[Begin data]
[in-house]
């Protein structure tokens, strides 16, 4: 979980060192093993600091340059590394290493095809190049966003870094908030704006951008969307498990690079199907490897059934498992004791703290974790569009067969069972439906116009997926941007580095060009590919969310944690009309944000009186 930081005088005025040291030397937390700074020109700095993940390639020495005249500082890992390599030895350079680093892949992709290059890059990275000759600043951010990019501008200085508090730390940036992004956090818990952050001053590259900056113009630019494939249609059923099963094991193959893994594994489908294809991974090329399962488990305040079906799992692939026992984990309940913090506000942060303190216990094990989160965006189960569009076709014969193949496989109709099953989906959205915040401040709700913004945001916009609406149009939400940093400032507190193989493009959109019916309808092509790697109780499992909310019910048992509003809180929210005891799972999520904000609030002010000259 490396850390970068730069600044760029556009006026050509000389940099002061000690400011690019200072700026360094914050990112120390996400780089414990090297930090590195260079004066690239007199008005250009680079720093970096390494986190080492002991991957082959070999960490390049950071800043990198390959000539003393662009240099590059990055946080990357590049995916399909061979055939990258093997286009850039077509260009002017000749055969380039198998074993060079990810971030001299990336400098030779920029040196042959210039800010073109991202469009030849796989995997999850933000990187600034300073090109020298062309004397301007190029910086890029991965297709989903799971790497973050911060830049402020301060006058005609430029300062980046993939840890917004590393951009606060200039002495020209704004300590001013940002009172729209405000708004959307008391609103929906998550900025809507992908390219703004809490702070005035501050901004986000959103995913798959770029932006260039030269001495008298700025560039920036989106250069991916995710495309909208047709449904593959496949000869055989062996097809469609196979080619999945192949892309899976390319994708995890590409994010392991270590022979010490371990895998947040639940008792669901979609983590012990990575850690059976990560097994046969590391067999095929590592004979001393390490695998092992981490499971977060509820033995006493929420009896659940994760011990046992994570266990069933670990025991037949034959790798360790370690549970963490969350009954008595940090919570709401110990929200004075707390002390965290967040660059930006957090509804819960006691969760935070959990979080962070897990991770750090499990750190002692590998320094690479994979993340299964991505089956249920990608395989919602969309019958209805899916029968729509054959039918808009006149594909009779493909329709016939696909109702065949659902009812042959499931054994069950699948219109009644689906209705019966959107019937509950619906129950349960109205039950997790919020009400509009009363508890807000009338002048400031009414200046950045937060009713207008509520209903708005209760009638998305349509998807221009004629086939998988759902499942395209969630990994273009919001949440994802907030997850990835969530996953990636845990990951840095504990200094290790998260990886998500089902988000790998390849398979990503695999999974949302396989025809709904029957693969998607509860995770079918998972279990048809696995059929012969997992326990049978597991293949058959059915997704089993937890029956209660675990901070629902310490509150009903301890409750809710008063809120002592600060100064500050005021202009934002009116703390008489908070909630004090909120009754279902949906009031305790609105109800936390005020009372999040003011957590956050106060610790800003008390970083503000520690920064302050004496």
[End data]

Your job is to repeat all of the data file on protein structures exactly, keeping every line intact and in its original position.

[in-house]
């Protein structure tokens, strides 16, 4: 979980060192093993600091340059590394290493095809190049966003870094908030704006951008969307498990690079199907490897059934498992004791703290974790569009067969069972439906116009997926941007580095060009590919969310944690009309944000009186 930081005088005025040291030397937390700074020109700095993940390639020495005249500082890992390599030895350079680093892949992709290059890059990275000759600043951010990019501008200085508090730390940036992004956090818990952050001053590259900056113009630019494939249609059923099963094991193959893994594994489908294809991974090329399962488990305040079906799992692939026992984990309940913090506000942060303190216990094990989160965006189960569009076709014969193949496989109709099953989906959205915040401040709700913004945001916009609406149009939400940093400032507190193989493009959109019916309808092509790697109780499992909310019910048992509003809180929210005891799972999520904000609030002010000259 490396850390970068730069600044760029556009006026050509000389940099002061000690400011690019200072700026360094914050990112120390996400780089414990090297930090590195260079004066690239007199008005250009680079720093970096390494986190080492002991991957082959070999960490390049950071800043990198390959000539003393662009240099590059990055946080990357590049995916399909061979055939990258093997286009850039077509260009002017000749055969380039198998074993060079990810971030001299990336400098030779920029040196042959210039800010073109991202469009030849796989995997999850933000990187600034300073090109020298062309004397301007190029910086890029991965297709989903799971790497973050911060830049402020301060006058005609430029300062980046993939840890917004590393951009606060200039002495020209704004300590001013940002009172729209405000708004959307008391609103929906998550900025809507992908390219703004809490702070005035501050901004986000959103995913798959770029932006260039030269001495008298700025560039920036989106250069991916995710495309909208047709449904593959496949000869055989062996097809469609196979080619999945192949892309899976390319994708995890590409994010392991270590022979010490371990895998947040639940008792669901979609983590012990990575850690059976990560097994046969590391067999095929590592004979001393390490695998092992981490499971977060509820033995006493929420009896659940994760011990046992994570266990069933670990025991037949034959790798360790370690549970963490969350009954008595940090919570709401110990929200004075707390002390965290967040660059930006957090509804819960006691969760935070959990979080962070897990991770750090499990750190002692590998320094690479994979993340299964991505089956249920990608395989919602969309019958209805899916029968729509054959039918808009006149594909009779493909329709016939696909109702065949659902009812042959499931054994069950699948219109009644689906209705019966959107019937509950619906129950349960109205039950997790919020009400509009009363508890807000009338002048400031009414200046950045937060009713207008509520209903708005209760009638998305349509998807221009004629086939998988759902499942395209969630990994273009919001949440994802907030997850990835969530996953990636845990990951840095504990200094290790998260990886998500089902988000790998390849398979990503695999999974949302396989025809709904029957693969998607509860995770079918998972279990048809696995059929012969997992326990049978597991293949058959059915997704089993937890029956209660675990901070629902310490509150009903301890409750809710008063809120002592600060100064500050005021202009934002009116703390008489908070909630004090909120009754279902949906009031305790609105109800936390005020009372999040003011957590956050106060610790800003008390970083503000520690920064302050004496």